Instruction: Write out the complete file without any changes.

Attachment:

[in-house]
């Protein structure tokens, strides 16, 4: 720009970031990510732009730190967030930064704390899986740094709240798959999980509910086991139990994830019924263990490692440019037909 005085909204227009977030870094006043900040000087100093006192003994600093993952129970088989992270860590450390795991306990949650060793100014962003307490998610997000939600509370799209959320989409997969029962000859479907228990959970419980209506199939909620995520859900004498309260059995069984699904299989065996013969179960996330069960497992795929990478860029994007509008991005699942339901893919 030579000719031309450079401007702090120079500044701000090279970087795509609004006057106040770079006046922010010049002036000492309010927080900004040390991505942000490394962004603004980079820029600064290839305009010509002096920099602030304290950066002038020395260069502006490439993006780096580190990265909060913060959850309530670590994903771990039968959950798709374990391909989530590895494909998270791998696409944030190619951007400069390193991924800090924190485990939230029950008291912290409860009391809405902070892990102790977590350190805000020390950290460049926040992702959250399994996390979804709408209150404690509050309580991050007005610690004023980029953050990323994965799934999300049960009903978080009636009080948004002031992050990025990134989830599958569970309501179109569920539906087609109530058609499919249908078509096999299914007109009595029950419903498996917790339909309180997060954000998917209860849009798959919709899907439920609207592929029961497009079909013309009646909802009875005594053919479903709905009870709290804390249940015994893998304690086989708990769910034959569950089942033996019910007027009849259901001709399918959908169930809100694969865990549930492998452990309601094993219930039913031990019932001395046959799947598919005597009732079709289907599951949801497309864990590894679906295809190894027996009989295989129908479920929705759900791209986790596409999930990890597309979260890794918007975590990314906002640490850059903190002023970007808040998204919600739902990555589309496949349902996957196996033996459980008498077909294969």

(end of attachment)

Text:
[in-house]
């Protein structure tokens, strides 16, 4: 720009970031990510732009730190967030930064704390899986740094709240798959999980509910086991139990994830019924263990490692440019037909 005085909204227009977030870094006043900040000087100093006192003994600093993952129970088989992270860590450390795991306990949650060793100014962003307490998610997000939600509370799209959320989409997969029962000859479907228990959970419980209506199939909620995520859900004498309260059995069984699904299989065996013969179960996330069960497992795929990478860029994007509008991005699942339901893919 030579000719031309450079401007702090120079500044701000090279970087795509609004006057106040770079006046922010010049002036000492309010927080900004040390991505942000490394962004603004980079820029600064290839305009010509002096920099602030304290950066002038020395260069502006490439993006780096580190990265909060913060959850309530670590994903771990039968959950798709374990391909989530590895494909998270791998696409944030190619951007400069390193991924800090924190485990939230029950008291912290409860009391809405902070892990102790977590350190805000020390950290460049926040992702959250399994996390979804709408209150404690509050309580991050007005610690004023980029953050990323994965799934999300049960009903978080009636009080948004002031992050990025990134989830599958569970309501179109569920539906087609109530058609499919249908078509096999299914007109009595029950419903498996917790339909309180997060954000998917209860849009798959919709899907439920609207592929029961497009079909013309009646909802009875005594053919479903709905009870709290804390249940015994893998304690086989708990769910034959569950089942033996019910007027009849259901001709399918959908169930809100694969865990549930492998452990309601094993219930039913031990019932001395046959799947598919005597009732079709289907599951949801497309864990590894679906295809190894027996009989295989129908479920929705759900791209986790596409999930990890597309979260890794918007975590990314906002640490850059903190002023970007808040998204919600739902990555589309496949349902996957196996033996459980008498077909294969």